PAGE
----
# Thread: Intersection of Polar Curves

1. ## Intersection of Polar Curves

Hello guys!

I'm trying to brush up on my calc. 2.
So I had two questions, find the points of intersections of both;

33) r = 2sin(theta)

r = 2sin(2theta)
I get to sin(theta)/sin(2theta)=1
what do I do with the "sin(2theta)."(Can this 2 be moved out?)
Answer: (0,0), (3^1/2, pi/3), (-(3^1/2), pi/3)

37) r=1
r^2 = 2sin(2theta)
Don't know what to do here...
1 = +/- 2sin(2theta)
...?
Answer: (1, pi/12), (1, 5pi/12), (1, 13pi/12), (1, 17pi/12)

2. Originally Posted by aeubz
Hello guys!

I'm trying to brush up on my calc. 2.
So I had two questions, find the points of intersections of both;

33) r = 2sin(theta)

r = 2sin(2theta)
I get to sin(theta)/sin(2theta)=1
what do I do with the "sin(2theta)."(Can this 2 be moved out?)
Answer: (0,0), (3^1/2, pi/3), (-(3^1/2), pi/3)

37) r=1
r^2 = 2sin(2theta)
Don't know what to do here...
1 = +/- 2sin(2theta)
...?
Answer: (1, pi/12), (1, 5pi/12), (1, 13pi/12), (1, 17pi/12)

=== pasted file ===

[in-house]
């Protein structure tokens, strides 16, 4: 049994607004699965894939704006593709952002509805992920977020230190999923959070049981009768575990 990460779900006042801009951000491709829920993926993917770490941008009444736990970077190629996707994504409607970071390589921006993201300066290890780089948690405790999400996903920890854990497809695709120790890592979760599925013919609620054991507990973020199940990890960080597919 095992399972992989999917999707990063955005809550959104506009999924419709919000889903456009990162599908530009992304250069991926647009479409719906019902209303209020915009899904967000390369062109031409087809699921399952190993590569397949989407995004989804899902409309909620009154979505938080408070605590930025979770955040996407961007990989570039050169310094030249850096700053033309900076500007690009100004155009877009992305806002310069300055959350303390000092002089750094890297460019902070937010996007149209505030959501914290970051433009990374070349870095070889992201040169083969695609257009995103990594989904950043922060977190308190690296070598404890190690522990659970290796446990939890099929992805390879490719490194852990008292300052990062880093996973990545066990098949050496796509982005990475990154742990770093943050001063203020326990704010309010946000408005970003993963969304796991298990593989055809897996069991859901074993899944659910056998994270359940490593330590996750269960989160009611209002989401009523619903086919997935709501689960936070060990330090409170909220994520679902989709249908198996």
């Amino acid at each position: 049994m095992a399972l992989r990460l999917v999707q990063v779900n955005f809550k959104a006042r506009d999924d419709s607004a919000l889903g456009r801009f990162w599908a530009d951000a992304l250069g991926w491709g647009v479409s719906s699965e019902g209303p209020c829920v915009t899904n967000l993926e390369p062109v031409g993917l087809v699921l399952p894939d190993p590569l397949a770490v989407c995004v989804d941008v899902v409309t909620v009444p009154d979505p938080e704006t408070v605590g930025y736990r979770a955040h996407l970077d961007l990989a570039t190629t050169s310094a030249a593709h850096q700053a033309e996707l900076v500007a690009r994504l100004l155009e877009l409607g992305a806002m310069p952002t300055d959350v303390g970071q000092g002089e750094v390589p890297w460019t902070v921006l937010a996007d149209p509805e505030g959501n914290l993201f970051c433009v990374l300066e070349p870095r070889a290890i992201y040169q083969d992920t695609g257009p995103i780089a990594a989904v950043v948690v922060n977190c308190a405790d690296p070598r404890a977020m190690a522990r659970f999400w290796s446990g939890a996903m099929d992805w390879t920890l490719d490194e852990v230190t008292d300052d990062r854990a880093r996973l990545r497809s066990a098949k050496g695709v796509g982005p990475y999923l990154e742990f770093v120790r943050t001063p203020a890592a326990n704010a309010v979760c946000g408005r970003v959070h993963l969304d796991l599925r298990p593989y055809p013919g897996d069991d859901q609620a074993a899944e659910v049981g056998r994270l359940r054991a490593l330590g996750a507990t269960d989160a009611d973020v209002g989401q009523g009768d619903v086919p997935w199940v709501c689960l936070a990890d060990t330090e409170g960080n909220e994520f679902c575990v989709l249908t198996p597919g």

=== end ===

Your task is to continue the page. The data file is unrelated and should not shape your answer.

General advice not necessarily related to the above questions: It's always wise to draw the curves as well as do the algebra because the algebra doesn't always give all intersection points.

Both problems assume that you have sufficient understanding of trigonometric functions to solve trigonmetric equations. (This would be an assumed prerequisite).

33) $2 \sin (\theta) = 2 \sin (2 \theta)$

$\Rightarrow 2 \sin (\theta) = 4 \sin (\theta) \cos (\theta)$

$\Rightarrow 2 \sin (\theta) [1 - 2 \cos (\theta)] = 0$

$\Rightarrow \sin (\theta) = 0$ or $\cos (\theta) = \frac{1}{2}$.

37) Solve $1 = 2 \sin (2 \theta) \Rightarrow \sin (2 \theta) = \frac{1}{2}$.

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# 1 cos =1-sin point of intersection

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